Effects of confinement on water structure and dynamics and on proton transport: a molecular simulation study
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Classical molecular dynamics (MD) simulations are performed to study structural and dynamic properties of water confined within graphite surfaces. The surfaces are separated at distances varying between 7 and 14.5 Å and the water density is held constant at 1g/cc. Results at 298 K show the formation of a well-ordered structure constituted by water layers parallel to the graphite surfaces. The water molecules in the layers in contact with the surface have a tendency to orient their dipole parallel to the surface. Such ice-like structures may have different structural and dynamic properties than those of ice. The calculated mean square displacement reveals that the mobilities of the confined water at a separation of 8 Å become similar to that of low-temperature water (213 K) at the same density, although the structures of water are very different. The temperature at which the mobility of water confined at the separation of 7 Å would become similar to that of bulk low-temperature water was found to be 373K. With respect to the dynamics of confined water, a significant blue shift is observed in the intermolecular vibrational modes associated with the O×××O×××O bending and O×××O stretching of molecules linked by hydrogen bonds. The analysis of the geometry of water clusters confined between two graphite surfaces has been performed using ab initio methods. The ab initio calculations yield two preferential orientations of water molecules which are; 1) one O-H bond points to the surface and the other is parallel; 2) both O-H bonds are parallel to the surface. These orientations agree with those found in our MD simulation results. The calculated energy barriers for proton transfer of the confined H3O+-(H2O) complexes between two graphite model surfaces suggest that the confinement enhances the proton transfer at the separation 6-14.5 Å. When the confinement is high, at a separation of 4 Å, the barrier energies are extremely large. The confinement does not enhance proton transfer when the H3O+-(H2O) complexes are located further from the surfaces by more than 8 Å. As a result, the barrier energies start to increase at the separation of 20 Å.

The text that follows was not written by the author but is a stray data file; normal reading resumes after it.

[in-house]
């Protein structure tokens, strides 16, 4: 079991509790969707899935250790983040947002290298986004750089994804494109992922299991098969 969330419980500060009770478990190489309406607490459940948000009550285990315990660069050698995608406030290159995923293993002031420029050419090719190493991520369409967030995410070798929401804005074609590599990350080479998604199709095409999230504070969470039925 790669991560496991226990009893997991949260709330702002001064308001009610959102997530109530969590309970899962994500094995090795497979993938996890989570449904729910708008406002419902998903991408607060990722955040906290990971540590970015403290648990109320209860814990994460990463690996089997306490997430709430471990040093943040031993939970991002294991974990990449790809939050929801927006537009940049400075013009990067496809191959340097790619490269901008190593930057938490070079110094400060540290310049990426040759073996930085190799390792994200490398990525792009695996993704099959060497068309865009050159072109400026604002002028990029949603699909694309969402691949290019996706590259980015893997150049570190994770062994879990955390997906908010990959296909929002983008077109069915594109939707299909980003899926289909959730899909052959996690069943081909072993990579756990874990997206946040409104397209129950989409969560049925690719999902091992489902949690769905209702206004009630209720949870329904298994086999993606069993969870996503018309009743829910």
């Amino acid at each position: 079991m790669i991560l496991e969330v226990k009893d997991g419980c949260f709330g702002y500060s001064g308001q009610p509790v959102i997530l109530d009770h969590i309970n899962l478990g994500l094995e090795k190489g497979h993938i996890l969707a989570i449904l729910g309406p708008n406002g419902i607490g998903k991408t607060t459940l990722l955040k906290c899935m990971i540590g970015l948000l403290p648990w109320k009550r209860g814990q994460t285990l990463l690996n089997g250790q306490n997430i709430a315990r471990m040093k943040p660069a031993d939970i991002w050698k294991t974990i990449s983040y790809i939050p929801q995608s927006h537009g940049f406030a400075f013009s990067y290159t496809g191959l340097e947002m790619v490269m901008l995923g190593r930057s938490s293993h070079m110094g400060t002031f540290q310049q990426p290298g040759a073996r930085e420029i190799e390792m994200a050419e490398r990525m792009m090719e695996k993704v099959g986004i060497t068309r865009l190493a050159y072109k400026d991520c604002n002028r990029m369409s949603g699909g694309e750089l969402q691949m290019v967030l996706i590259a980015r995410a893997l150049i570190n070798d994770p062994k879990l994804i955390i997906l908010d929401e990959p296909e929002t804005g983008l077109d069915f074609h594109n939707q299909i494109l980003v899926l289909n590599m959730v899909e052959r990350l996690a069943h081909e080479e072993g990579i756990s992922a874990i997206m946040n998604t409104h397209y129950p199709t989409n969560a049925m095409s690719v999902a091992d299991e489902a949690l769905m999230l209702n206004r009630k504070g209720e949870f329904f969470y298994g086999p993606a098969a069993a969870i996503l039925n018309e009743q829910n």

Hirunsit, Pussana (2007). Effects of confinement on water structure and dynamics and on proton transport: a molecular simulation study. Master's thesis, Texas A&M University. Available electronically from